The Human Touch

It’s not that I have a beef with machines…heck, I’m writing this on one and you’re reading it on another. It’s not that I eschew mass production…my truck and home AC system were mass-produced, and I love them both. It’s not that I think everything is made by hand is necessarily better…except pie; homemade pie is always better.

What I appreciate is craftsmanship. I love the look and feel of a handmade saddle. I love the sound of a gutsy guitar solo. The deep, robust taste of my home-cooked soup. Perhaps most of all, I love a well-crafted garden.

Thought I might share just a few of my favorite well-crafted garden creations…

Below, left: Starting small, side-by-side pots planted with Impatiens become one floral form. Below, right: I painted an old quad tire purple…ahem, aubergine (thank you, Gary)…then playfully planted it with Persian Shield and Lollipop Plant.

I’ve known Steve Owens, owner of Bustani Plant Farm in Stillwater, Oklahoma, for years, and can attest he is a rather discriminating plantsman. He searches far and wide for plants that excel in his area. (Make plans now to visit during his limited autumn open days—September 14-October 2.) Steve is also a craftsman. Below, left: Steve’s handmade wattle fence garden. Below, right: Myrtle, begonia, and variegated corn!

Below: Steve built a display garden around an old water tank on his property. Before and after. (All Bustani photos by Steve Owens.)

Craft can be small or large. Below, left: One of my stepping stones. Below, right: My bamboo shroud for the Cave Grotto at Chandor Gardens.

Continued Below

It’s harder than you’d think to create an artificial waterfall that looks truly real.

Below, left: My favorite little waterfall anywhere…at the Dallas Arboretum. Below, right: The entrance waterfall at Anderson Japanese Garden in Rockford, Illinois.

Below: The entire Anderson Japanese Garden is exquisitely crafted. What a joy!

While almost everyone already knows what the front of Frank Lloyd Wright’s Fallingwater house looks like, fewer folks are familiar with the pool at the guest house just up the hill (left), or the fastidious detail given to everything on the property, including this little seating wall (right).

I know that sculpted trees are not everyone’s thang, but I enjoy them. This little front yard live oak in Longview, Texas (below, left) pays homage to the tree sculpting performed in almost every public jardin in Mexico, including the main square in San Miguel de Allende, Guanajuato (below, right).

Also in Mexico. Below, left: a gas station proudly features sculpted fig trees. Below, right: An incredibly well-crafted drystack wall, built without concrete or shaping stones, along a sidestreet in Mani, Yucatán.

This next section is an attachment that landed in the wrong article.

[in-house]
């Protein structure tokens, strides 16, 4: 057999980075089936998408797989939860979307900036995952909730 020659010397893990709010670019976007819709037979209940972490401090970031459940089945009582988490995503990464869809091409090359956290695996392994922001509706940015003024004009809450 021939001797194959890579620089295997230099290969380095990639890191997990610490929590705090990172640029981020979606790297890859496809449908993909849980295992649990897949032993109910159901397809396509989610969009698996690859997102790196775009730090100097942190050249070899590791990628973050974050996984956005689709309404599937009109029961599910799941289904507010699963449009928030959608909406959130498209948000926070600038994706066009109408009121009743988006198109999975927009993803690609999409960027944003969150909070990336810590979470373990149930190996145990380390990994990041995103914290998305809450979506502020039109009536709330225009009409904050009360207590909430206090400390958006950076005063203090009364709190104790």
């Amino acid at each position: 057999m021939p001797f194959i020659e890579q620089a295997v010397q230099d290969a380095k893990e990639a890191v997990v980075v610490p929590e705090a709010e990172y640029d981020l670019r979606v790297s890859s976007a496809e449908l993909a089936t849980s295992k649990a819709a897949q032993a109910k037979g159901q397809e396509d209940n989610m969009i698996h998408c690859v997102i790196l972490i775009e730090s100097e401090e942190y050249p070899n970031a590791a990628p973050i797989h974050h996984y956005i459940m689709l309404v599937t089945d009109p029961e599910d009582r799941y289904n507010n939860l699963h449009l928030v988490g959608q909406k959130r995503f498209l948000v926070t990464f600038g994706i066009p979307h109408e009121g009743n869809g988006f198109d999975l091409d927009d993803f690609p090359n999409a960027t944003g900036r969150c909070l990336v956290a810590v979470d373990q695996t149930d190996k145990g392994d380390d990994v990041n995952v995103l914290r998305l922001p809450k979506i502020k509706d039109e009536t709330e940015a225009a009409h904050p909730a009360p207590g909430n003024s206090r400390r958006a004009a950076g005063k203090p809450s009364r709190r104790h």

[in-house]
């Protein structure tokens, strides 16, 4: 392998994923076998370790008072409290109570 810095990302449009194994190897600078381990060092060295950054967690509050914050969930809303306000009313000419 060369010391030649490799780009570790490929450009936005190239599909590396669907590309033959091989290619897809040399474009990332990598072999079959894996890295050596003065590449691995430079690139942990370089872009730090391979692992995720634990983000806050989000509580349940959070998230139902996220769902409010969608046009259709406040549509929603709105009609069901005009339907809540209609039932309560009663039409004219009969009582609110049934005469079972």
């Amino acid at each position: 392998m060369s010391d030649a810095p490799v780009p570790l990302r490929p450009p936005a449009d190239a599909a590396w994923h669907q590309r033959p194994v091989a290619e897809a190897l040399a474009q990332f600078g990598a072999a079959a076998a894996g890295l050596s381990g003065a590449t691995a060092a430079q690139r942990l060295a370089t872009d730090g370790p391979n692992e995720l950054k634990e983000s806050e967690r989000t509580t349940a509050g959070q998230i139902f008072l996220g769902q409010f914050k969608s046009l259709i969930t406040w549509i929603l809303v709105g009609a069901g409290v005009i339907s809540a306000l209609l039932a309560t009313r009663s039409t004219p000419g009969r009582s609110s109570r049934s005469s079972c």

Construction was not quite complete when I visited this mind-blowingly organic and botanically-accurate home near San Miguel de Allende in 2013. (The roof on that seating area at left is a nightshade blossom!) Formally named Ranchito Cascabel, but more affectionately called Timmyland, its outlandish forms belie the creative craftsmanship it took to build this magnificent compound. For more photos, google “Timmyland.”

Perhaps the most colorful craftsmanship on the planet is created by Dale Chihuly, whose installations into gardens began in 2001 with his Garden Cycle exhibition at Chicago’s Garfield Park Conservatory. These photos were taken at the Dallas Arboretum on May 11, 2012—heavy rain had scattered every guest as I entered with a camera in one hand and an umbrella in the other. It was the only time I have ever visited the Arboretum completely by myself…though Tucker Reed and a few other staff came by on golf carts to see if I was okay, after they saw me dancing and laughing in a delirium of delight.

Just my biased opinion here, but Chihuly glass is most at home in a garden.

The Eugenia Leftwich Palmer Fern Dell at the Dallas Arboretum is normally a mysteriously beautiful place, but add a little Chihuly glass and presto…magic!

Click image for larger view.

And finally…I made a trip to California in 1989 to buy beer…oh, and visit some trees. Yes, I saw the redwoods, but my main goal was to see Axel Erlandson’s Circus Trees in Gilroy, California. I had heard that a visionary plantsman named Michael Bonfante saved them from ruin. By the time I saw them, they had already been dug and boxed— but there they were…and I went gaga! Of the original 70+ trees produced by Erlandson before he died in 1964, 25 are still alive and well at Gilroy Gardens…including my favorite below, The Basket Tree. And yes, that’s me.

FYI—With a little community support, I hope to plant some “Circus Trees” at the Longview Arboretum this fall.

Click image for larger view.


Mark your calendars for the Longview Arboretum’s—
—Fall ROOTS Concert Series…Thursday nights; September 30 to October 28!
—Fabulous Pop Up Party…Food, Fun, Friends, and Frivolity! Friday, October 8!
—Our 2nd annual Birthday Bash on November 13! Free family fun!
For more details, go to

Come see me in beautiful Nacogdoches! I will be giving my best program, “Peace, Love, & Milagros” at 9:30am on Friday, October 1 at the AgriLife Extension Office downtown (203 West Main Street). Event is free and open to the public. Put it on your calendar now…and I will see you then!

I need a road trip! Let me know if you’d like me to come and speak to your group sometime. I’m low maintenance, flexible, and you know I like to go just about anywhere. No city too big; no town to small. Just send me an e-mail at and we’ll work something out.

Posted by Steven Chamblee
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